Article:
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Apr 13, 2007

The clouds glide by

When I get too busy, I slow down. This is probably a way of calming myself, and fighting anxiety. I will either read a book that has nothing to do with my work, or will try to figure out some quirky computer thing, or do something else totally irrelevant and low-priority. It really does help, perhaps because a different part of the brain is engaged. After such a exercise for a couple of hours, some creative solution inevitably come, new energies come from somewhere, and life generally looks a lot better. So today is such a day. I have been shamelessly wasting my work time on trying to translate Joseph Brodsky’s poem “The clouds glide by”; also listen to a song written by Elena Frolova on Brodsky’s lyrics.

Now, there is probably a better translation somewhere; and I probably have butchered English poetic expression horribly. Sorry, I still don’t know that well how this language sounds. One rule of a good translation: people can translate into their native language, but never from it. It is also a fall poem, and is out of season. But guess what? I don’t care, this is something I need to do to stay sane, OK? So there. Eugene (he is our Dean), if you are reading this and want to mark this day as vacation, go ahead. I am taking a day off (although I am sitting in my office and answering the goddamned e-mails).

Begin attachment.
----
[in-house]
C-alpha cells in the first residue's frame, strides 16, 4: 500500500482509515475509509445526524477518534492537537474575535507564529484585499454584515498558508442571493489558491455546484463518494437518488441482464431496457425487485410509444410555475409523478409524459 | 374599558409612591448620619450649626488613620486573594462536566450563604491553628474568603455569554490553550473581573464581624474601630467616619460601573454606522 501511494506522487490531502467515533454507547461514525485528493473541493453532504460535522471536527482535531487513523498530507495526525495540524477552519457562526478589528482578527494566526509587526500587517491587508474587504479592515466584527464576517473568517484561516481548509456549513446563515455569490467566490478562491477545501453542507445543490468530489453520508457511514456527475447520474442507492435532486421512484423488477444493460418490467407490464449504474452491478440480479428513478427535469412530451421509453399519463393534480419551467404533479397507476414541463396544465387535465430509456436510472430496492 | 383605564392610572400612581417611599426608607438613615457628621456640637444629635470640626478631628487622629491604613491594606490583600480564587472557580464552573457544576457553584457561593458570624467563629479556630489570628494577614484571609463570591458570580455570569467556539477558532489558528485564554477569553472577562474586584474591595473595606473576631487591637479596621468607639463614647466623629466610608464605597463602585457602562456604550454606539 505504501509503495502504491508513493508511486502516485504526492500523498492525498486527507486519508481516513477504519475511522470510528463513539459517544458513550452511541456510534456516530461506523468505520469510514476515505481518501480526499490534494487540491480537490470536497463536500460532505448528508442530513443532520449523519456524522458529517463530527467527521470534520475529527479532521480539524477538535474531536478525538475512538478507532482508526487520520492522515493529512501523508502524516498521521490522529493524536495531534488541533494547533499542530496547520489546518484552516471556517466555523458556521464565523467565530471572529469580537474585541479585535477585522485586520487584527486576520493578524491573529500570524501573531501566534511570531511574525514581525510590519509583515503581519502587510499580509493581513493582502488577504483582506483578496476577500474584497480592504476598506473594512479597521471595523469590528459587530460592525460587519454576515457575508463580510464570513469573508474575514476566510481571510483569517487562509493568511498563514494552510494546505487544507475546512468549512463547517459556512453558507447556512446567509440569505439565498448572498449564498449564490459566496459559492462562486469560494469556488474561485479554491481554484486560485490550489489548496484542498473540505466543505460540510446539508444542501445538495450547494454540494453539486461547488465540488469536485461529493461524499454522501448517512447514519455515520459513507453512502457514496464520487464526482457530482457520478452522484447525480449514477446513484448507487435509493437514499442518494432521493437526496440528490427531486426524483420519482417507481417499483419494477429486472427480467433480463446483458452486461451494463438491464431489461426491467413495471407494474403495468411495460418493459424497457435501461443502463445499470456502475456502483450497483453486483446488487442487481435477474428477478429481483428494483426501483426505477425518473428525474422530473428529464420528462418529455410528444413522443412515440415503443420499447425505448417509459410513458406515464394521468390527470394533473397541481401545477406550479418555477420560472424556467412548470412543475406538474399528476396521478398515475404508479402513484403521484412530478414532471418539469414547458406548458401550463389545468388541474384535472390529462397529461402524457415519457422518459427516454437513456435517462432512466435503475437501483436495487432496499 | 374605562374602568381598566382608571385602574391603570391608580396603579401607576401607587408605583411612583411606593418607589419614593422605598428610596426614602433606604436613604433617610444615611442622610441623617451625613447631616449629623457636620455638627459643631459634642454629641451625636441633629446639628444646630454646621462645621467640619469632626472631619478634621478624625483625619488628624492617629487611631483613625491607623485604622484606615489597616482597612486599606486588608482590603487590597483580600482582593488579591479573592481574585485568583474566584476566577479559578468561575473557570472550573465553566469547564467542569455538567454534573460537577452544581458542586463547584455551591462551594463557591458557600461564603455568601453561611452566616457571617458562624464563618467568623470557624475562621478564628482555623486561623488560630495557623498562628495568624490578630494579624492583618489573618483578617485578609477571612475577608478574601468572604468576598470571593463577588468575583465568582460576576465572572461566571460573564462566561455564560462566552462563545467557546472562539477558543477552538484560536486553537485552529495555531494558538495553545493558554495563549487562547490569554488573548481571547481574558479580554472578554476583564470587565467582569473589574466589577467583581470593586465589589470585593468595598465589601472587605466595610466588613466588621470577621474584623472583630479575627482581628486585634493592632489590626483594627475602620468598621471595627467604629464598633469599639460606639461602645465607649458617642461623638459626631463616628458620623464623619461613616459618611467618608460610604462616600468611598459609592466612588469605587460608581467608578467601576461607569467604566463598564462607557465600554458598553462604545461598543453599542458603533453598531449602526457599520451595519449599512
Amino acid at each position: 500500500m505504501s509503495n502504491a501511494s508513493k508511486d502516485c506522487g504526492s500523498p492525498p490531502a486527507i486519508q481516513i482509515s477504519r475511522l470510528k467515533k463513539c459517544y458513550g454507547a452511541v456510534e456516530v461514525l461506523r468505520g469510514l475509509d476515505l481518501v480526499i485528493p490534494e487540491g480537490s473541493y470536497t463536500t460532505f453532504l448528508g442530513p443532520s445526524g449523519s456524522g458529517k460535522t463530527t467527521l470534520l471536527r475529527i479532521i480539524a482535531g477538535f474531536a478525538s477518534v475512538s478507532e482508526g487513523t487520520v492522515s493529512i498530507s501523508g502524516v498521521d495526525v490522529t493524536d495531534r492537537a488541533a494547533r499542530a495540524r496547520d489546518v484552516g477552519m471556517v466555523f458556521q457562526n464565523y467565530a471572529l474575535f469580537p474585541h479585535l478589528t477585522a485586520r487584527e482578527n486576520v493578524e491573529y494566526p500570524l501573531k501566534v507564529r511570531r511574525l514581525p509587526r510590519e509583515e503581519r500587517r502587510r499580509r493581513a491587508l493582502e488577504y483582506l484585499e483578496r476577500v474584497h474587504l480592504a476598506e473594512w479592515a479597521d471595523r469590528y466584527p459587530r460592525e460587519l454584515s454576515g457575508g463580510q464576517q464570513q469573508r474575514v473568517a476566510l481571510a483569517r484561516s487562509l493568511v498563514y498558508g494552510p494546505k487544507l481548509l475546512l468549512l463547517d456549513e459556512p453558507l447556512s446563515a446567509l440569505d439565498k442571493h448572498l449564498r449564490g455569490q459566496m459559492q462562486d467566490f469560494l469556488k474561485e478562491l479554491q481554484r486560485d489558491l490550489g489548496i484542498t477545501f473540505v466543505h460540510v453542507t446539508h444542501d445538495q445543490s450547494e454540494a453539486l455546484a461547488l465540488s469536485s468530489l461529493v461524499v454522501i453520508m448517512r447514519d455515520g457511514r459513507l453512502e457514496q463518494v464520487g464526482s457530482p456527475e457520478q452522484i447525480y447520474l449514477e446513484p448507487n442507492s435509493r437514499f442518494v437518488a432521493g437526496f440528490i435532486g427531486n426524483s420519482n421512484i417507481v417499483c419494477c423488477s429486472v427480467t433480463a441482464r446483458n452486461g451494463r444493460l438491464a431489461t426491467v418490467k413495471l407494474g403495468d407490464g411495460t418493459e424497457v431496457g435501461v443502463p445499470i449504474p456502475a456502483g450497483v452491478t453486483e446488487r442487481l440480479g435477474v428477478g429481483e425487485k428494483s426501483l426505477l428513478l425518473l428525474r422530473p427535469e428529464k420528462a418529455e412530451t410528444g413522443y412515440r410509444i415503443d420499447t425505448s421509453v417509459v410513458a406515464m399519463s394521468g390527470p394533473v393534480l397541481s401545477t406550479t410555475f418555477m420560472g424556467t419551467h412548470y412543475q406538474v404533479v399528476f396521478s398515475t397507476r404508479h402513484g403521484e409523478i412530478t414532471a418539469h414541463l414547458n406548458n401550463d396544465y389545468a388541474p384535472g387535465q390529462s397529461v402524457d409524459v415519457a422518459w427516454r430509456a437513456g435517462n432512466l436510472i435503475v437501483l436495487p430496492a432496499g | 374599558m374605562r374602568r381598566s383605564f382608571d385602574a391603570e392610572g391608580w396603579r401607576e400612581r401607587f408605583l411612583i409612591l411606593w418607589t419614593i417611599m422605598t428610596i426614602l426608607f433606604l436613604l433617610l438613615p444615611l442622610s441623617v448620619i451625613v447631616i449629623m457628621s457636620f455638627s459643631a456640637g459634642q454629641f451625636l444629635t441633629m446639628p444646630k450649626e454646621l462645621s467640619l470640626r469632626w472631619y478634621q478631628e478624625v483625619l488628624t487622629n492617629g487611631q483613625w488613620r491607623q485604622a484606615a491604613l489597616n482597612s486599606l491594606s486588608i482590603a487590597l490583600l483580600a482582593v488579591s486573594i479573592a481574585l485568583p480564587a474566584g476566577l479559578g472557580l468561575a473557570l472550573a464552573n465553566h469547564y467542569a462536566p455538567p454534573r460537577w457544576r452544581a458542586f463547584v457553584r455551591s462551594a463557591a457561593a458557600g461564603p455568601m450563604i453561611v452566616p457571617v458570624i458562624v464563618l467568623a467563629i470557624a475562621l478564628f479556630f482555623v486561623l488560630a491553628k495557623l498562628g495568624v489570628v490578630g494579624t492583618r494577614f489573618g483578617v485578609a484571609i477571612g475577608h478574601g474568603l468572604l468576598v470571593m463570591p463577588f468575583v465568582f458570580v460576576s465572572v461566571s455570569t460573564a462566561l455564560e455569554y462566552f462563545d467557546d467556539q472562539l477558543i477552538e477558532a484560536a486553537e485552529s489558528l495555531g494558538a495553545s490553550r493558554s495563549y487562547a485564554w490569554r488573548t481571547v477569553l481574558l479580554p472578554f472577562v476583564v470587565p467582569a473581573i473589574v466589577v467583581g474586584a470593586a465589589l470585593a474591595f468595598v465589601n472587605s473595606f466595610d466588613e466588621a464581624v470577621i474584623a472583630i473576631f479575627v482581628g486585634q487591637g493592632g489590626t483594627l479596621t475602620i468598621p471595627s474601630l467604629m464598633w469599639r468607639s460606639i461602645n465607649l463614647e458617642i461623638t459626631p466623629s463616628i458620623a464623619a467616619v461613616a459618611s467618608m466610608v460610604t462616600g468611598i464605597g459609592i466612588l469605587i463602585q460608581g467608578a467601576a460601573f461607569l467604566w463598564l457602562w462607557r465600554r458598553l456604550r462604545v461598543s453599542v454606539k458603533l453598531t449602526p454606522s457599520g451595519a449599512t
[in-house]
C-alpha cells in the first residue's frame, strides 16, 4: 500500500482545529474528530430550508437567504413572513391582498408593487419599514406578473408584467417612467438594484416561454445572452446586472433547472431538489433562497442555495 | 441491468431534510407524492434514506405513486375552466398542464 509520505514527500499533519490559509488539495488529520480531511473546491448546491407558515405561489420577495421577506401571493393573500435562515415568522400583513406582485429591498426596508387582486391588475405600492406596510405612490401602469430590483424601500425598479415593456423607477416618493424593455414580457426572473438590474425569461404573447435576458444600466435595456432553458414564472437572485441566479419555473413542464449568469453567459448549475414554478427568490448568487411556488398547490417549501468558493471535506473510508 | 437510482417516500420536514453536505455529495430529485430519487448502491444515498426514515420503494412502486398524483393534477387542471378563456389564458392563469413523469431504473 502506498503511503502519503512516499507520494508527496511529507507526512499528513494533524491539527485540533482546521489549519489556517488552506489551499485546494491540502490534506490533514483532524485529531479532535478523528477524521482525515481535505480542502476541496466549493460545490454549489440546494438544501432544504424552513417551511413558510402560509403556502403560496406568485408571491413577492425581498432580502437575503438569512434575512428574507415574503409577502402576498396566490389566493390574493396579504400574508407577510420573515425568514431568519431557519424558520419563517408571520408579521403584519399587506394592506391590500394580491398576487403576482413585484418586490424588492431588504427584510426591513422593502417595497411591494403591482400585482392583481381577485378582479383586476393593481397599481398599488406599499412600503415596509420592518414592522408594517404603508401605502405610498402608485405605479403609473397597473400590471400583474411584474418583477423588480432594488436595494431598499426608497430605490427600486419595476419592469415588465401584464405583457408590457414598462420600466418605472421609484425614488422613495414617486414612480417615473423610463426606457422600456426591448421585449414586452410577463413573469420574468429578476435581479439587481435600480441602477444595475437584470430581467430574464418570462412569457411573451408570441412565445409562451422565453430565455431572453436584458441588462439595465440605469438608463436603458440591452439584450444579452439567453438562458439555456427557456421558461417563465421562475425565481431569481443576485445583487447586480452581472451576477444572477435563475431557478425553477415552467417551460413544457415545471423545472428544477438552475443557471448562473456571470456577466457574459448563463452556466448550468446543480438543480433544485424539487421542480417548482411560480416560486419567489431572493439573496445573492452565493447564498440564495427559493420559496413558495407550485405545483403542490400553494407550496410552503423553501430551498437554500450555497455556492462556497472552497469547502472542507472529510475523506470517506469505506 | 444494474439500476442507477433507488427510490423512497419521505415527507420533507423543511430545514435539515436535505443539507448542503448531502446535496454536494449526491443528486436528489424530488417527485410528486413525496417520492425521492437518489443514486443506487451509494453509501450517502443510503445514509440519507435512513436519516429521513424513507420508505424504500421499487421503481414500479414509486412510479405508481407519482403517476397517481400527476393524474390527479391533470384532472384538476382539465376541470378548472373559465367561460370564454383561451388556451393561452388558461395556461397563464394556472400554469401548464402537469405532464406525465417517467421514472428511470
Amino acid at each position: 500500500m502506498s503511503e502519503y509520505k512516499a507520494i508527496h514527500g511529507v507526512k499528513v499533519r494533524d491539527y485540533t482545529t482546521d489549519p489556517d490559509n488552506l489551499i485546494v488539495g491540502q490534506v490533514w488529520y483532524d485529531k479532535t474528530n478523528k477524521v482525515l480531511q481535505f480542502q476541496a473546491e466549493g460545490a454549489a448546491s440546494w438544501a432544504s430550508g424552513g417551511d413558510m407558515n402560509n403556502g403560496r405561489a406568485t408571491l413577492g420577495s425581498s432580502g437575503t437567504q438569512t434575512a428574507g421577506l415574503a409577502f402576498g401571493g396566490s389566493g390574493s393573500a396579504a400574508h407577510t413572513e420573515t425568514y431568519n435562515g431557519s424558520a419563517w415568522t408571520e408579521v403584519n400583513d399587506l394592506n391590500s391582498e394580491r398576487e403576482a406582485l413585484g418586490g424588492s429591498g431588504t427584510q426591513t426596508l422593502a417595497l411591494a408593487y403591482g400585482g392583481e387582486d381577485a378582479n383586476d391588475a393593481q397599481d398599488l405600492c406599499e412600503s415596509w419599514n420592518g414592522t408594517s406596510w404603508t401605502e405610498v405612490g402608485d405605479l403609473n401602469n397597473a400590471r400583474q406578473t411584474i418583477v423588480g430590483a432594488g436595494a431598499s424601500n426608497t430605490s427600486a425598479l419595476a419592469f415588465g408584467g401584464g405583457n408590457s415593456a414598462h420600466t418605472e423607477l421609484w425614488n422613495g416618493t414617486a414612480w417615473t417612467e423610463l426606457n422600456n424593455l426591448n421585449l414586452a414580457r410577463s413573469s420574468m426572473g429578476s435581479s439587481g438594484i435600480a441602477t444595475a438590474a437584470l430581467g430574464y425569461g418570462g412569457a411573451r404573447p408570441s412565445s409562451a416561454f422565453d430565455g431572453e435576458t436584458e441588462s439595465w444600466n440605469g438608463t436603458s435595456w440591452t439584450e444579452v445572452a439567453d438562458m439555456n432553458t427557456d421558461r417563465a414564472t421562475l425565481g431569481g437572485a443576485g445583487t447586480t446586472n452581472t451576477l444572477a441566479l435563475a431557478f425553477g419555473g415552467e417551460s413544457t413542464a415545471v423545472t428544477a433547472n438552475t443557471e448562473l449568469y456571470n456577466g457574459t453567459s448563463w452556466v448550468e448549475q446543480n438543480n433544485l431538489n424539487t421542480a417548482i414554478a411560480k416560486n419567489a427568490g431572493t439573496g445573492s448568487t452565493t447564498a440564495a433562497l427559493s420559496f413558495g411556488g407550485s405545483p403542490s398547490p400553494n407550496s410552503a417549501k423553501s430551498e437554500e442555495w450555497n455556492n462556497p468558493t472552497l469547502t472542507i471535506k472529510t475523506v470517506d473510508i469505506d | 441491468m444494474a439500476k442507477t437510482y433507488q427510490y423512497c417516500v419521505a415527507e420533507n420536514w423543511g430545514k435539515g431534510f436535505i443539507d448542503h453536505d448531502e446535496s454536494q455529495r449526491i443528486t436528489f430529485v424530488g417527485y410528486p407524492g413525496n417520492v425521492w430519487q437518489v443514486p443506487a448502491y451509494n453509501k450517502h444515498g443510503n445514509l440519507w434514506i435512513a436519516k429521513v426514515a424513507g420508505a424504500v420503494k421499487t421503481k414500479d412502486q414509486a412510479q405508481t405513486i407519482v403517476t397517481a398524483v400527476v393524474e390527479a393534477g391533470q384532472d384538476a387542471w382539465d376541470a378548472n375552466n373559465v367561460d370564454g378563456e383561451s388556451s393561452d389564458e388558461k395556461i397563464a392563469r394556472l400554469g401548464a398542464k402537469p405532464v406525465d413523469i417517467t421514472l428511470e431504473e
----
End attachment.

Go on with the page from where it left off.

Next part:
The clouds glide by

Can you really hear when children sing in the grove,
those voices ringing, ringing over the dusky trees,
vanishing, gradually disappearing into the dusky air,
the heavens vanishing into the dusky air?

Among the trees, the shiny threads of rain intertwine
and quietly hum, quietly hum in the bleached grass blades.
Can you hear the voices, see red combs in children’s hair,
see the small palms raised to touch the wet leaves?

“The clouds glide; they glide by and vanish…”
children sing and sing in the bustle of black branches,
through leaves and blurred tree trunks, the voices rise
in the dusky air, one cannot hug and hold voices back.

Only wet leaves ride the wind, hurry back to groves,
flying away, as if to answer a secret autumn call.
“The clouds glide by…,” children sing in the darkness,
from the grass to treetops, nothing but pulsing, trembling voices.

The clouds glide by, your life glides by, glides by,
Learn to live with it, this death we carry within,
Among the black branches, clouds with voices, loving…
“The clouds glide by…, ”children sing about it all.

Can you really hear, when children sing in the grove,
the shiny threads of rain intertwine, voices ring,
near narrow treetops, in the new dusk, for an instant
do you see heavens fading again, yes, fading again?

The clouds glide by, they glide over the grove.
Water falls somewhere; time to cry and to sing by autumn fences,
to weep and weep, to look upwards, to be a child in the night,
to look upwards, just to weep and to sing, and to know no loss.

Water falls somewhere, along the autumn fences and vague tree rows,
Singing in the new dusk, just to weep and to sing, just to rake leaves.
Something higher than us. Something higher than us glides by and fades,
just to weep and to sing, just to weep and to sing, just to live.


Thanks to Bob King for providing great feedback. OK, I cheated, and rewrote based on his input.